July 22, 2022
Dear sensei glioblastoma
Today is the third anniversary of discovering your presence in my brain. I thought you disappeared last October when I said with amazement that I was clear for a year. But this week’s MRI shows you are back with a few little friends. The R word has changed from remission to recurrence, at least for now. Apparently, my attempt to bribe the MRI technician to erase any spots wasn’t enough.
I wonder what you want of me. Is there some lesson I have not yet completed? Or is there some new lesson about which I’m not even aware that requires your renewed presence?
I tried to picture you as a little cartoon character, bristling with growth, a little cartoon bubble coming out of your mouth saying “I’m baaaaack” just like Randy Quaid says when he flies up the asshole of the alien spacecraft in Independence Day. It’s good for a short laugh.
Maybe you have returned to help me figure out a kinder strategy to deal with those who hear the news and make statements like “you must be devastated.” “You must feel gut punched.” “You must have some difficult decisions ahead in terms of quality and quantity.” Maybe the news hasn’t really registered yet, maybe I’m in denial, but right now, what comes out of me sounds snippier and snarkier than I’d like. I need to practice saying something like thank you for your concern, but no, I don’t feel devastated. No, I don’t feel gut punched. Some of the decisions might actually be simple to make, like today I need to water the trees, later this afternoon we will hang the garlic we harvested this morning under the porch to dry. I trust that my body will continue to take care of basic decisions such as nap when I’m tired, eat when I’m hungry, drink water even if I’m not thirsty. My heart takes care of the rest — keep working with my incarcerated students, make art when the visions come, walk out into the field and bow to Esperanza, and most importantly, stay connected with those I love, especially my best friend Henry.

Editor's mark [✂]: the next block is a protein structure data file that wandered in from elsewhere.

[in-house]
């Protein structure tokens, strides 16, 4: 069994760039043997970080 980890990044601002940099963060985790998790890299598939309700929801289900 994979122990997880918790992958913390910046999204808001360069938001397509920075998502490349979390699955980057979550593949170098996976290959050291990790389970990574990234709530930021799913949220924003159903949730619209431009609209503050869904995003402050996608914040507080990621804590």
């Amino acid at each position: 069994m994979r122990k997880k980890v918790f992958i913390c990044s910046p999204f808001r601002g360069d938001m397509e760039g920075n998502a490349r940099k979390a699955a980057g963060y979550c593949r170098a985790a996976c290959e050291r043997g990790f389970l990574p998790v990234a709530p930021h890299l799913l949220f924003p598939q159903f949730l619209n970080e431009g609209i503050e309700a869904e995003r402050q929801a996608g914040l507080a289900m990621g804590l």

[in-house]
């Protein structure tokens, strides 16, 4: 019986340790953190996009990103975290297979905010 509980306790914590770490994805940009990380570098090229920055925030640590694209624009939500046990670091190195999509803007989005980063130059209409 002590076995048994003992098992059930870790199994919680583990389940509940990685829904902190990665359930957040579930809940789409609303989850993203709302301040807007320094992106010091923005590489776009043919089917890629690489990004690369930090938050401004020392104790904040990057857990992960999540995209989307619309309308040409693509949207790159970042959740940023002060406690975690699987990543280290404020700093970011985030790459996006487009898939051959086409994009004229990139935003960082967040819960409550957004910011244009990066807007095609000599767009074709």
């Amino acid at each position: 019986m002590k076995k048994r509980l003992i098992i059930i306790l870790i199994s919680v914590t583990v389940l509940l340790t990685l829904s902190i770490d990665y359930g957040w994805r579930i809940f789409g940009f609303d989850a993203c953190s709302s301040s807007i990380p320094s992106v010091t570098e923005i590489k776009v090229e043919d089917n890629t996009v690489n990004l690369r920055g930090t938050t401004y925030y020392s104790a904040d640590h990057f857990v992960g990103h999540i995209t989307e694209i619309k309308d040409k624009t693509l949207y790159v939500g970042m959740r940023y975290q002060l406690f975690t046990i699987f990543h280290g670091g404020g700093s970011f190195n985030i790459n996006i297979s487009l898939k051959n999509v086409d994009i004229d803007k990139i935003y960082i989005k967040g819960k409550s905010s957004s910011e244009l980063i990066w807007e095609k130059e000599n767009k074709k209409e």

Sensei, maybe you can help me deal with the Western attitude towards cancer. I don’t appreciate the militarized language, in particular the word fight. I bet you don’t either. I see you and your kin as teachers to learn more about spirit, soul, love, mortality, and the big question — why are we here? I don’t think it’s to fight. I need to say please don’t put words in my mouth. Please don’t project your anxiety on to me. Please don’t tell me how to feel based on how you feel. It’s not my job to make you feel better because you are scared and anxious to hear what’s happening with me. I need to say “if you really want to help me, face your own mortality. Deal with your own fear. Be present. Do your job.” But usually I’m left feeling that unless someone has faced cancer or some other mortal illness, or unless they have been sensitized to these issues, they are just not going to get it. And I have to forgive them for that.
Watching PBS the other night, Henry and I were mesmerized by the new images from Hubble, infinite galaxies spinning towards us from deep space, dark matter giving birth to stars, black holes swallowing everything. Somehow these images superimposed themselves upon the images Doctor Monroe showed us of my own brain – the reinvigorated spiral galaxy in the right parietal lobe, and the little bits of star babies showing up as white spots here and there. Infinity without and infinity within. Beautiful. Thanks for that.
Sensei, I am counting on you to help guide me through round two. Clearly you are not done yet. I’m not either. Maybe there’s another book and another carving. For sure there are more paintings and many more glorious sunrises and sunsets. We are both star stuff and we are both still alive. May I remind you that since you have chosen me as a host, that means if you kill me, you will die too. Let’s work together, Kathy san